Parthenon

Athens, Greece

The Parthenon is a former temple, on the Athenian Acropolis, dedicated to the goddess Athena, whom the people of Athens considered their patron. Construction began in 447 BC when the Athenian Empire was at the peak of its power. It was completed in 438 BC although decoration of the building continued until 432 BC. It is the most important surviving building of Classical Greece, generally considered the zenith of the Doric order. The decorative sculptures are considered some of the high points of Greek art. The Parthenon is regarded as an enduring symbol of Ancient Greece, Athenian democracy and western civilization, and one of the world's greatest cultural monuments. To the Athenians who built it, the Parthenon and other Periclean monuments of the Acropolis, were seen fundamentally as a celebration of Hellenic victory over the Persian invaders and as a thanksgiving to the gods for that victory. The Greek Ministry of Culture is currently carrying out a programme of selective restoration and reconstruction to ensure the stability of the partially ruined structure.

The Parthenon itself replaced an older temple of Athena, which historians call the Pre-Parthenon or Older Parthenon, that was destroyed in the Persian invasion of 480 BC. The temple is archaeoastronomically aligned to the Hyades. Like most Greek temples, the Parthenon served a practical purpose as the city treasury. For a time, it served as the treasury of the Delian League, which later became the Athenian Empire. In the final decade of the sixth century AD, the Parthenon was converted into a Christian church dedicated to the Virgin Mary.

After the Ottoman conquest, it was turned into a mosque in the early 1460s. On 26 September 1687, an Ottoman ammunition dump inside the building was ignited by Venetian bombardment. The resulting explosion severely damaged the Parthenon and its sculptures. From 1800 to 1803, Thomas Bruce, 7th Earl of Elgin removed some of the surviving sculptures with the alleged permission of the Ottoman Empire. These sculptures, now known as the Elgin Marbles or the Parthenon Marbles, were sold in 1816 to the British Museum in London, where they are now displayed.

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Acropolis, Athens, Greece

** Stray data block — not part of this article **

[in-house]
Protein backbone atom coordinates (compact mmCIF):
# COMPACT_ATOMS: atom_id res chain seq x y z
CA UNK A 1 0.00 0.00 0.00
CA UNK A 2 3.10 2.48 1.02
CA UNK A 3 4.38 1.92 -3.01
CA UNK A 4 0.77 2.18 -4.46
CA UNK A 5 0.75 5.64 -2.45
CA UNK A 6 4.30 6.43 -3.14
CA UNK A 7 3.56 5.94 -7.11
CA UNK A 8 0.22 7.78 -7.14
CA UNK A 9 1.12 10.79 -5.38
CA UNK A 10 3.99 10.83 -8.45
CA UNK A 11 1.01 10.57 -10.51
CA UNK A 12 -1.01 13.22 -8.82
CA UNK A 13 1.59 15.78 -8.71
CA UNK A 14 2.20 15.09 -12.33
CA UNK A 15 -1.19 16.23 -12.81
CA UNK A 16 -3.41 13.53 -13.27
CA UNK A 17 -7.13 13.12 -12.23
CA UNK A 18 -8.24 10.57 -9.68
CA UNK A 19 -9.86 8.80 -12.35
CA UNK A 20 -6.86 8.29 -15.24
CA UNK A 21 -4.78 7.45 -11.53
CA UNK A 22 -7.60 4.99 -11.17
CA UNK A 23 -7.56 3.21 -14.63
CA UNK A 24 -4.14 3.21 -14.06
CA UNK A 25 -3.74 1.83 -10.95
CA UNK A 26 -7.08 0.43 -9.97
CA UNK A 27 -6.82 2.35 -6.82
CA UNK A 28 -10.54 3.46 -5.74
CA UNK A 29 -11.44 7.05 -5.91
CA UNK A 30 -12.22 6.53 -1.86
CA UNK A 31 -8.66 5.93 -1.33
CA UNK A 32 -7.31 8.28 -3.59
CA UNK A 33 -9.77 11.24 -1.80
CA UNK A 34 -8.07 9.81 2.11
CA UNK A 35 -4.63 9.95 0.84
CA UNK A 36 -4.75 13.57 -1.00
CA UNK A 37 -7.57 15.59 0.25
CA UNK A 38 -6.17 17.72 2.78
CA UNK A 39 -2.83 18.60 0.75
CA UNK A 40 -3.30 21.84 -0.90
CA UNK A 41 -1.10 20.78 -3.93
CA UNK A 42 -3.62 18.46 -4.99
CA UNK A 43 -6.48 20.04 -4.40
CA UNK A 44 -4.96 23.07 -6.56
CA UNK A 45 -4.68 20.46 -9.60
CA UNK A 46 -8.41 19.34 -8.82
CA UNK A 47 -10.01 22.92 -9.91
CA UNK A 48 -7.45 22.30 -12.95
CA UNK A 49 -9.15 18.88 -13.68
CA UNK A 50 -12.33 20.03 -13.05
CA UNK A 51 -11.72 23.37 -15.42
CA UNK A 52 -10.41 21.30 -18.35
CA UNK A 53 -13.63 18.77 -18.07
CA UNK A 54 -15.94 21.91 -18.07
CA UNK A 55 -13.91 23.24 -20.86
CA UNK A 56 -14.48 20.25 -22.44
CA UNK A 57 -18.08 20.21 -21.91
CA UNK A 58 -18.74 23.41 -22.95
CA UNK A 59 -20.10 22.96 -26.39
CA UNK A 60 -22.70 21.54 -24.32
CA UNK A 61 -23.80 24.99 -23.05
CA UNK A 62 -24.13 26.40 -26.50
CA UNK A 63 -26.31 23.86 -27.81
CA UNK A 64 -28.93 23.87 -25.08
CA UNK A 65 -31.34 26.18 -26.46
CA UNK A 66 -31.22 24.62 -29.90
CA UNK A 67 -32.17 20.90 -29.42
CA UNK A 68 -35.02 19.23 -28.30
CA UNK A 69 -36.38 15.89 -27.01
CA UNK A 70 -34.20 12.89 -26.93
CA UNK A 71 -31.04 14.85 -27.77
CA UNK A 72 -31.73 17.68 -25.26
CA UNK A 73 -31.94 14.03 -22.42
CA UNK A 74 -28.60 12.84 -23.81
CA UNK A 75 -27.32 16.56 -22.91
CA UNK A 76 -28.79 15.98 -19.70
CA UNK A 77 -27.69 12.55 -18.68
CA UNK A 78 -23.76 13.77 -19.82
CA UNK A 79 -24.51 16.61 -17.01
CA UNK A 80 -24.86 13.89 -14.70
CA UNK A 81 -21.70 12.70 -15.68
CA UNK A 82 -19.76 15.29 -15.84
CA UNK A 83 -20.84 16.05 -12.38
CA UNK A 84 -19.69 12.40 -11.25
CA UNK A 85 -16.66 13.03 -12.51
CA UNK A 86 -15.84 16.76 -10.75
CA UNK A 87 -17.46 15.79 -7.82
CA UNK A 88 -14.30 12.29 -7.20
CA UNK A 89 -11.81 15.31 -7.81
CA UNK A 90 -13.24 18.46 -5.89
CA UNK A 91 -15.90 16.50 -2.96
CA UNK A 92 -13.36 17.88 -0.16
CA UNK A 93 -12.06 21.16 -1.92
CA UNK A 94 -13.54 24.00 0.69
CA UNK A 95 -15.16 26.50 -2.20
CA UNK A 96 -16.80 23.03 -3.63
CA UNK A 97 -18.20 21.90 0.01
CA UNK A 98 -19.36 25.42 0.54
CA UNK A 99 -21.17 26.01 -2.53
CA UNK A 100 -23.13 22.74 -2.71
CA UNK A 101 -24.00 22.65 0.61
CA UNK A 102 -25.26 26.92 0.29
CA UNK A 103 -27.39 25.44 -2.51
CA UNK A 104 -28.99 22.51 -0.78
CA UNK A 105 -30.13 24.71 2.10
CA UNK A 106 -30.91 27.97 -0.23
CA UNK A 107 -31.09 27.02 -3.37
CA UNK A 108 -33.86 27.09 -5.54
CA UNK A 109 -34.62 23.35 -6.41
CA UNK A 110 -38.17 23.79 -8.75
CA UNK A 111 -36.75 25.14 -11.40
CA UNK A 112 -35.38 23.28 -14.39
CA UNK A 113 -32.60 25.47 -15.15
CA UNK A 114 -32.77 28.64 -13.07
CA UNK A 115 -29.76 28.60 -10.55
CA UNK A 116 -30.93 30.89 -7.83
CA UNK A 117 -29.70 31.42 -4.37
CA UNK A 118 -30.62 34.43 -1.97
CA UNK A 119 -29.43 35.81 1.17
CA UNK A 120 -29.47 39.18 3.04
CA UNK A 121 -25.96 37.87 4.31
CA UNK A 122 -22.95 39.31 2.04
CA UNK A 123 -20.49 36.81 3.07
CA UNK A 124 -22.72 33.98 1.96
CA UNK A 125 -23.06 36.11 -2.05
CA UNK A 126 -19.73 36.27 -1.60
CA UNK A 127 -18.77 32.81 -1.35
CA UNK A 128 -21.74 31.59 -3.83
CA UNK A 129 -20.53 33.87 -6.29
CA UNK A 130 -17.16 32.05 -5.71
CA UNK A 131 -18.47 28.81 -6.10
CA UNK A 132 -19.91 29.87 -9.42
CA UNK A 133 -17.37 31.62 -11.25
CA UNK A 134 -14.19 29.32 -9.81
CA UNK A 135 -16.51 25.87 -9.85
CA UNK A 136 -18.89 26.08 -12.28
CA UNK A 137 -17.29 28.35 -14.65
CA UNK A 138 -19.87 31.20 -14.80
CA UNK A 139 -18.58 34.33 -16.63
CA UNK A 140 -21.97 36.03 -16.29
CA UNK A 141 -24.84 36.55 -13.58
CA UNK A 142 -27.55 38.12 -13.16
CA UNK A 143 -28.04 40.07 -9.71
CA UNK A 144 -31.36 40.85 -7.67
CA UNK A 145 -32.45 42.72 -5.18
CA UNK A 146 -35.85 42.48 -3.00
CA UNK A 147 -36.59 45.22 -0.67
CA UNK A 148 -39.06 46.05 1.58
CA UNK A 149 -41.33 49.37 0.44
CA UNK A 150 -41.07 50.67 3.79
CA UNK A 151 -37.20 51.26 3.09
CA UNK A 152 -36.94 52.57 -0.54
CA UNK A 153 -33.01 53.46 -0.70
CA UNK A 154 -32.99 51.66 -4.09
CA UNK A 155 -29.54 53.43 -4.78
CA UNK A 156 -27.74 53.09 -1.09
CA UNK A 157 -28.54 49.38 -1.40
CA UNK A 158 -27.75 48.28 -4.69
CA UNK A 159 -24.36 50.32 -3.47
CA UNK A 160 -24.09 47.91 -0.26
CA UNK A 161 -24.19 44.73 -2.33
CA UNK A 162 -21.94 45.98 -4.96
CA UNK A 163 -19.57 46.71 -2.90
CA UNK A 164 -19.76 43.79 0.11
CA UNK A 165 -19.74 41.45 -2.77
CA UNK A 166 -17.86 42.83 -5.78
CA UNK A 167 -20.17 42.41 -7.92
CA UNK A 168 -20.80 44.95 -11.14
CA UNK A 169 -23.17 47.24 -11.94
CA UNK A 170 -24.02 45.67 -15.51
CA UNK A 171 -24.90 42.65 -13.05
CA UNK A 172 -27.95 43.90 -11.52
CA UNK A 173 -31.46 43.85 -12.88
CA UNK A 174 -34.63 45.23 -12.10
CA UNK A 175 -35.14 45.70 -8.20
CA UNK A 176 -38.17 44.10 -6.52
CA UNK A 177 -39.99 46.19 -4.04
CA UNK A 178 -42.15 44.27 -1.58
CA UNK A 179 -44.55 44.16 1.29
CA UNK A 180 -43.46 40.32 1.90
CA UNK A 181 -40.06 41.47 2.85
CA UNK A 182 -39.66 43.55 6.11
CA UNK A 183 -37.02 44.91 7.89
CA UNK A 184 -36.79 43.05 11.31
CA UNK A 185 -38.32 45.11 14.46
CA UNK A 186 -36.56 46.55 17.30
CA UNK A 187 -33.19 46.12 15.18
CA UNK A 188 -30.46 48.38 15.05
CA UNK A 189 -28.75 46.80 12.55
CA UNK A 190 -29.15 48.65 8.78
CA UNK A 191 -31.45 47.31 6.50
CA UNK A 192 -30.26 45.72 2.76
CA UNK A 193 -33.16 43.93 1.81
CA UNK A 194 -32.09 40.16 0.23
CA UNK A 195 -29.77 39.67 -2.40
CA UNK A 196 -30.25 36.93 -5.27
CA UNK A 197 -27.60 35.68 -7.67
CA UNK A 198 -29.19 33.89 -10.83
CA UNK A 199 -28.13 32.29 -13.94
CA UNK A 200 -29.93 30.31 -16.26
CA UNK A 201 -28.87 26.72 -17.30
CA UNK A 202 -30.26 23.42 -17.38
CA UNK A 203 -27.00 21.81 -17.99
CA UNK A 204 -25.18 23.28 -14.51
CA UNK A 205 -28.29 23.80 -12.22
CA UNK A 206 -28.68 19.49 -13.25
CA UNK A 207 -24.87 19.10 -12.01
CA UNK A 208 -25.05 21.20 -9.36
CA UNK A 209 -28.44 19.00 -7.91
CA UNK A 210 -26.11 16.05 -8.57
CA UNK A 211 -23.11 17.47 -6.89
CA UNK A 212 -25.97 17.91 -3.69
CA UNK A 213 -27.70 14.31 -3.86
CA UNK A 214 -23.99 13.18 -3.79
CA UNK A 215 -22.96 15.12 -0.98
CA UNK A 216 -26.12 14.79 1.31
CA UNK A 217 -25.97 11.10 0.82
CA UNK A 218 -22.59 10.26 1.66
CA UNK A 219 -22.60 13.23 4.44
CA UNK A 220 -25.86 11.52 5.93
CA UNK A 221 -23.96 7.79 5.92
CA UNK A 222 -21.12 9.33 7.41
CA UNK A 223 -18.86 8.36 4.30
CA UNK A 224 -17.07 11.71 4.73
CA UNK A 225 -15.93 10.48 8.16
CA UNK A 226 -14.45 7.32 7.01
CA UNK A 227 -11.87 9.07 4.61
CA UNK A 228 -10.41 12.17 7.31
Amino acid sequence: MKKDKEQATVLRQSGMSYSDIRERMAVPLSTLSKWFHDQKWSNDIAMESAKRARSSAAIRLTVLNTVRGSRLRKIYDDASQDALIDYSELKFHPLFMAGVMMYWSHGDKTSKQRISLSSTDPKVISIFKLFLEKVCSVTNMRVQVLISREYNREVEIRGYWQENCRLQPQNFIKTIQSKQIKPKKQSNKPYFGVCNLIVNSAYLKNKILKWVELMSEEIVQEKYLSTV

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Details

Founded: 447 BC
Category: Castles and fortifications in Greece

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4.8/5 (based on Google user reviews)

User Reviews

J.P. Magat (3 months ago)
First time in Athens and this is the first place I wanted to go and take pictures with. Definitely that feeling of seeing some real life historical places. I had a night over so it was definitely worth it. They are making some renovations to preserve the place but highly recommend for those who have ample time to visit.
Dylan Kehr (4 months ago)
Going in the shoulder season is definitely the way to go. It's not as hot and there aren't as many people milling around. The views are spectacular and it's a surreal experience to see these ancient structures in person. We used the ticket kiosks and got through the line in 5 minutes or so.
T Vijaypal Reddy (4 months ago)
Pantheon in Rome is an awesome place. It’s one of the few monuments which was constructed many centuries ago but with stood the earth quakes. The highlight is its dome which is unique in the world and it’s amazing to see the architecture of those times.
Angelo Di Francesco (4 months ago)
Just an incredible place that is a must see as it gives you a true sense of the size and scale of the site. Well worth the visit but it can be very hot and crowded during peak season. My visit was in Late October so it was fantastic.
4KProductions (4 months ago)
History! Fantastic place! Must see! Good to see the progress of rebuilding these beautiful buildings! A lifetime memory for every visitor! Highly recommended to come and see if you are in Athens. Buy your ticket online and come early as the heat can rise high and the crowds of people.
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